U.S. Virgin Islands: Shared History, Appeal, and Attractions
This month we are going to start taking a little different direction with the Caribbean Connection. We here at the Old Town Crier have formed a partnership with the USVI Department of Tourism and will be offering more information of a general nature as well as highlighting some individual businesses and events throughout the year. We hope you enjoy where we are taking you!
In addition to picturesque beaches, the U.S. Virgin Islands share a rich history from colonial forts, restored plantations, greathouse museums, and contemporary art galleries displaying the work of local artists.
Seven flags have flown over St. Thomas, St. John and St. Croix since their discovery in 1493 by Christopher Columbus. The islands have been ruled in succession by the Spanish, English, French, Knights of Malta, French (for a second time), the Danish, and now, of course, the islands are part of the United States. This eclectic historical path has influenced the development of all three islands, particularly during the Danish reign. Street, town and area names, architecture and former plantations all reveal the vast influence on the islands still remaining after 251 years under Danish rule.
Today, the U.S. Virgin Islands are leaders in the development of “sustainable tourism” which protects the beauty of the natural environment while allowing visitors to enjoy its pristine wonder. St. John leads in eco-tourism resorts that allow visitors to experience intimate encounters with the natural beauty of the Caribbean outdoors, along with comfort and convenience at an affordable cost. St. Thomas offers a guided kayak tour through its marine sanctuary and mangrove lagoon led by experienced naturalists and biologists. Off the shores of St. Croix, Buck Island provides memorable snorkeling experiences at the only underwater national monument in the United States.
Fun and adventure are abundant because of the islands’ endless choice of activities including tennis, golf, horseback riding, kayaking, biking, hiking and sportfishing. Numerous watersports are also available on each island including scuba diving, snorkeling, sailing, windsurfing, parasailing and “snuba” – a unique sport that combines snorkeling and scuba diving.
A vast choice of accommodations on all three islands is available to international visitors, ranging from scenic, environmentally sensitive campsites to luxurious resorts, private houses, villas and condominiums available for lease. (See the advertisements in this section for Cliffhanger on St. Thomas and Las Brisas Caribe on St. John – both fantastic villas).
The U.S. Virgin Islands offer year-round warm temperatures with averages of 77°F (25°C) in winter, and 82°F (28°C) in summer. St. Croix, St. John, and St. Thomas are within the Atlantic Standard Time zone, one hour ahead of Eastern Standard Time (except during Daylight Savings Time).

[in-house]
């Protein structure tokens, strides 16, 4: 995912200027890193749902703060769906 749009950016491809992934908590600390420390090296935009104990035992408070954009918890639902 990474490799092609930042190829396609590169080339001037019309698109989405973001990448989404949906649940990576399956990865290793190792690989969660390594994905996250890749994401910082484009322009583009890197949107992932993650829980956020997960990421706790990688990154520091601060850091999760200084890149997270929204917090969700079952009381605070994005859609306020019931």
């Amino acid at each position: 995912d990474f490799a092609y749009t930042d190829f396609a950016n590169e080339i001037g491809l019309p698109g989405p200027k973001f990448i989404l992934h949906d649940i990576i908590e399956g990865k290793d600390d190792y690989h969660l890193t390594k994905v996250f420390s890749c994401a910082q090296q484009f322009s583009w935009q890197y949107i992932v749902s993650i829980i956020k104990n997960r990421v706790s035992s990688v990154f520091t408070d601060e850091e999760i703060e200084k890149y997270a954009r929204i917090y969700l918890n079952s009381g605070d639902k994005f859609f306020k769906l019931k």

For information about the United States Virgin Islands, call 800-372-USVI (8784) and visithttp://www.usvitourism.vi. As a United States Territory, the U.S. Virgin Islands does not require proof of citizenship from U.S. citizens arriving from Puerto Rico or the U.S. mainland. Entry requirements for non-U.S. citizens are the same as for entering the United States from any foreign destination. Upon departure, a passport is required for all but U.S. citizens.
Columbus Day: Virgin Islands-Puerto Rico Friendship Day (Second Monday in October)
Since Christopher Columbus landed on St. Croix in 1493, seven flags have flown over St. Croix, St. Thomas and St. John. Owing to the rich Hispanic influence and abundance of Puerto Ricans who migrated to St. Croix in the 1960s, the USVI honors Columbus Day with their own special holiday. V.I.-P.R. Friendship Day is celebrated during Hispanic Heritage Month. Locals have the entire first half of October to attend celebratory activities, including a sunset jazz concert, a family-fun day, dance and craft workshops, cock-fighting demonstrations, a paso fino horse presentation and a cultural exchange event.
Liberty Day (November 1)
This USVI holiday honors the legacy of labor leader David Hamilton Jackson and the establishment of free press and assembly in what was then the Danish West Indies during the late 19th century. Jackson, who was a St. Croix native, fought hard for the removal of strict censorship that had been in place in the islands since 1779 of which he was successful. Virgin Islanders honor Jackson and his efforts with ceremonies featuring speeches by public officials. The holiday is also known as Bull and Bread Day owing to the first issue of David Hamilton Jackson’s newspaper, The Herald was published on that day. To fete this historic occasion, a bull was slaughtered resulting with beef and bread being served to the community. Now, roast beef and bread with gravy are traditionally served on Liberty Day every year in the USVI.